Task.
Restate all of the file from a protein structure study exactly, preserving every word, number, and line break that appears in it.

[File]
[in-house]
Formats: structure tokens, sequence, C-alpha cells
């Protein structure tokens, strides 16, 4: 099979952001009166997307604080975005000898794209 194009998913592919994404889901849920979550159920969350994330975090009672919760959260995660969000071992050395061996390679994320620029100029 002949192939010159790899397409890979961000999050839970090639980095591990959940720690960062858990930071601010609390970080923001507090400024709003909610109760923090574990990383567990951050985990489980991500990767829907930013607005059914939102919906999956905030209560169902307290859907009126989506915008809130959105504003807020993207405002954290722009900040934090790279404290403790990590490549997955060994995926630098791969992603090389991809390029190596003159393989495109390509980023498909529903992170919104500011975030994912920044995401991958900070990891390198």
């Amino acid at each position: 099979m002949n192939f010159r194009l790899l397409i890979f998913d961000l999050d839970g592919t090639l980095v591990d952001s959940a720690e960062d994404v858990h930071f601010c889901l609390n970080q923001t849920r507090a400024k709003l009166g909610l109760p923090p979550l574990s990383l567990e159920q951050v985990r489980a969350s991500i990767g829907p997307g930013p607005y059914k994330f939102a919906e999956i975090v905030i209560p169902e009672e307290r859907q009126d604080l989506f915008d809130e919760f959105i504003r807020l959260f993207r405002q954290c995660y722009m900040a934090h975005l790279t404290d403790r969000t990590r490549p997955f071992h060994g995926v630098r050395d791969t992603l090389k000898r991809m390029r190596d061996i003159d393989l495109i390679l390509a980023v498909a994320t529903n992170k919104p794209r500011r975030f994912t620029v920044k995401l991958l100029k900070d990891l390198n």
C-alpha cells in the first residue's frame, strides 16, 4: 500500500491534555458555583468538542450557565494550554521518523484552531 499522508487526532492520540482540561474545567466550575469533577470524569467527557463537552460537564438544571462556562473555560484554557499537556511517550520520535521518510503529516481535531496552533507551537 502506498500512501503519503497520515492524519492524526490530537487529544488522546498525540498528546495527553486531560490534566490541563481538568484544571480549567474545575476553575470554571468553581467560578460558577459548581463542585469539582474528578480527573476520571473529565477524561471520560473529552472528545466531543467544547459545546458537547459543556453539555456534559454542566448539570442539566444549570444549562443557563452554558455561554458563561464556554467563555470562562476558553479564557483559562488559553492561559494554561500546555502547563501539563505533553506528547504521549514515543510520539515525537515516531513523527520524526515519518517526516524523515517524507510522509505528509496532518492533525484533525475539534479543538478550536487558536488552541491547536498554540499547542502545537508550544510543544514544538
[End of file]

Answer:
[in-house]
Formats: structure tokens, sequence, C-alpha cells
């Protein structure tokens, strides 16, 4: 099979952001009166997307604080975005000898794209 194009998913592919994404889901849920979550159920969350994330975090009672919760959260995660969000071992050395061996390679994320620029100029 002949192939010159790899397409890979961000999050839970090639980095591990959940720690960062858990930071601010609390970080923001507090400024709003909610109760923090574990990383567990951050985990489980991500990767829907930013607005059914939102919906999956905030209560169902307290859907009126989506915008809130959105504003807020993207405002954290722009900040934090790279404290403790990590490549997955060994995926630098791969992603090389991809390029190596003159393989495109390509980023498909529903992170919104500011975030994912920044995401991958900070990891390198």
């Amino acid at each position: 099979m002949n192939f010159r194009l790899l397409i890979f998913d961000l999050d839970g592919t090639l980095v591990d952001s959940a720690e960062d994404v858990h930071f601010c889901l609390n970080q923001t849920r507090a400024k709003l009166g909610l109760p923090p979550l574990s990383l567990e159920q951050v985990r489980a969350s991500i990767g829907p997307g930013p607005y059914k994330f939102a919906e999956i975090v905030i209560p169902e009672e307290r859907q009126d604080l989506f915008d809130e919760f959105i504003r807020l959260f993207r405002q954290c995660y722009m900040a934090h975005l790279t404290d403790r969000t990590r490549p997955f071992h060994g995926v630098r050395d791969t992603l090389k000898r991809m390029r190596d061996i003159d393989l495109i390679l390509a980023v498909a994320t529903n992170k919104p794209r500011r975030f994912t620029v920044k995401l991958l100029k900070d990891l390198n």
C-alpha cells in the first residue's frame, strides 16, 4: 500500500491534555458555583468538542450557565494550554521518523484552531 499522508487526532492520540482540561474545567466550575469533577470524569467527557463537552460537564438544571462556562473555560484554557499537556511517550520520535521518510503529516481535531496552533507551537 502506498500512501503519503497520515492524519492524526490530537487529544488522546498525540498528546495527553486531560490534566490541563481538568484544571480549567474545575476553575470554571468553581467560578460558577459548581463542585469539582474528578480527573476520571473529565477524561471520560473529552472528545466531543467544547459545546458537547459543556453539555456534559454542566448539570442539566444549570444549562443557563452554558455561554458563561464556554467563555470562562476558553479564557483559562488559553492561559494554561500546555502547563501539563505533553506528547504521549514515543510520539515525537515516531513523527520524526515519518517526516524523515517524507510522509505528509496532518492533525484533525475539534479543538478550536487558536488552541491547536498554540499547542502545537508550544510543544514544538